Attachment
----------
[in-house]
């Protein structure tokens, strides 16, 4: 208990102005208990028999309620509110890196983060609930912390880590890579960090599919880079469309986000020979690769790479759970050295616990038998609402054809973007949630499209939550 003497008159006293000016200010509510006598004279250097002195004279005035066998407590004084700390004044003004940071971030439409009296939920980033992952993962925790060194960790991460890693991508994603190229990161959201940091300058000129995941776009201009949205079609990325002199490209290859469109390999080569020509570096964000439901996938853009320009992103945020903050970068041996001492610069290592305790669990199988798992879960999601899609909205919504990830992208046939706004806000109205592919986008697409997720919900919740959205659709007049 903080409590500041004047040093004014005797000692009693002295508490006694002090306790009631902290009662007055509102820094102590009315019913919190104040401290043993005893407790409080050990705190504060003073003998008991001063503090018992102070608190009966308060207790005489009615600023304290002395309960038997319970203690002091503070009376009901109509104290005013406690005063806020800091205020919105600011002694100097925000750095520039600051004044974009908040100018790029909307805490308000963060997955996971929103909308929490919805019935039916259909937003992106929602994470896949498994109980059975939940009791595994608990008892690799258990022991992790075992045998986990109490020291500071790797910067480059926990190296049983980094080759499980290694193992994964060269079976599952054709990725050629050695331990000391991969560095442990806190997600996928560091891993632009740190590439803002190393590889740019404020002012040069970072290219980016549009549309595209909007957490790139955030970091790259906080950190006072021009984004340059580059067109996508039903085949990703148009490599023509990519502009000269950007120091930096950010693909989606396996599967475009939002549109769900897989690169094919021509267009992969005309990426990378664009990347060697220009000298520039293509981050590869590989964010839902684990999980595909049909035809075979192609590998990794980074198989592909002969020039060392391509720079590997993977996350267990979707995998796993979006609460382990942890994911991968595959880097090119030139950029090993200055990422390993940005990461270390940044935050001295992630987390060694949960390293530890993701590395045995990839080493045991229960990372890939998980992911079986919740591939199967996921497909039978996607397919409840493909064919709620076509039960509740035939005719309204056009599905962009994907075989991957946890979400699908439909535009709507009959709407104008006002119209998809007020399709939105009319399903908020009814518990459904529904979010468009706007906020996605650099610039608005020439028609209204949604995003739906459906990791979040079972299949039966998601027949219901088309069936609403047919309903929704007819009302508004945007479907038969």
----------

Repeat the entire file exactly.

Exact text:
[in-house]
């Protein structure tokens, strides 16, 4: 208990102005208990028999309620509110890196983060609930912390880590890579960090599919880079469309986000020979690769790479759970050295616990038998609402054809973007949630499209939550 003497008159006293000016200010509510006598004279250097002195004279005035066998407590004084700390004044003004940071971030439409009296939920980033992952993962925790060194960790991460890693991508994603190229990161959201940091300058000129995941776009201009949205079609990325002199490209290859469109390999080569020509570096964000439901996938853009320009992103945020903050970068041996001492610069290592305790669990199988798992879960999601899609909205919504990830992208046939706004806000109205592919986008697409997720919900919740959205659709007049 903080409590500041004047040093004014005797000692009693002295508490006694002090306790009631902290009662007055509102820094102590009315019913919190104040401290043993005893407790409080050990705190504060003073003998008991001063503090018992102070608190009966308060207790005489009615600023304290002395309960038997319970203690002091503070009376009901109509104290005013406690005063806020800091205020919105600011002694100097925000750095520039600051004044974009908040100018790029909307805490308000963060997955996971929103909308929490919805019935039916259909937003992106929602994470896949498994109980059975939940009791595994608990008892690799258990022991992790075992045998986990109490020291500071790797910067480059926990190296049983980094080759499980290694193992994964060269079976599952054709990725050629050695331990000391991969560095442990806190997600996928560091891993632009740190590439803002190393590889740019404020002012040069970072290219980016549009549309595209909007957490790139955030970091790259906080950190006072021009984004340059580059067109996508039903085949990703148009490599023509990519502009000269950007120091930096950010693909989606396996599967475009939002549109769900897989690169094919021509267009992969005309990426990378664009990347060697220009000298520039293509981050590869590989964010839902684990999980595909049909035809075979192609590998990794980074198989592909002969020039060392391509720079590997993977996350267990979707995998796993979006609460382990942890994911991968595959880097090119030139950029090993200055990422390993940005990461270390940044935050001295992630987390060694949960390293530890993701590395045995990839080493045991229960990372890939998980992911079986919740591939199967996921497909039978996607397919409840493909064919709620076509039960509740035939005719309204056009599905962009994907075989991957946890979400699908439909535009709507009959709407104008006002119209998809007020399709939105009319399903908020009814518990459904529904979010468009706007906020996605650099610039608005020439028609209204949604995003739906459906990791979040079972299949039966998601027949219901088309069936609403047919309903929704007819009302508004945007479907038969």